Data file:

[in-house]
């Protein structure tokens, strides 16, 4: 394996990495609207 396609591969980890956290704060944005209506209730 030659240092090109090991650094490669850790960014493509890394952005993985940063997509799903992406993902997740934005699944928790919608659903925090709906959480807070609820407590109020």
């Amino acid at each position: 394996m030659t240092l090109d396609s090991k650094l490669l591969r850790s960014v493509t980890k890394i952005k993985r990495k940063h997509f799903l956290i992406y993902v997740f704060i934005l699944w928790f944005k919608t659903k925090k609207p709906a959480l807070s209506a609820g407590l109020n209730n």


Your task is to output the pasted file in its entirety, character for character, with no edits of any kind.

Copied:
[in-house]
């Protein structure tokens, strides 16, 4: 394996990495609207 396609591969980890956290704060944005209506209730 030659240092090109090991650094490669850790960014493509890394952005993985940063997509799903992406993902997740934005699944928790919608659903925090709906959480807070609820407590109020």
């Amino acid at each position: 394996m030659t240092l090109d396609s090991k650094l490669l591969r850790s960014v493509t980890k890394i952005k993985r990495k940063h997509f799903l956290i992406y993902v997740f704060i934005l699944w928790f944005k919608t659903k925090k609207p709906a959480l807070s209506a609820g407590l109020n209730n």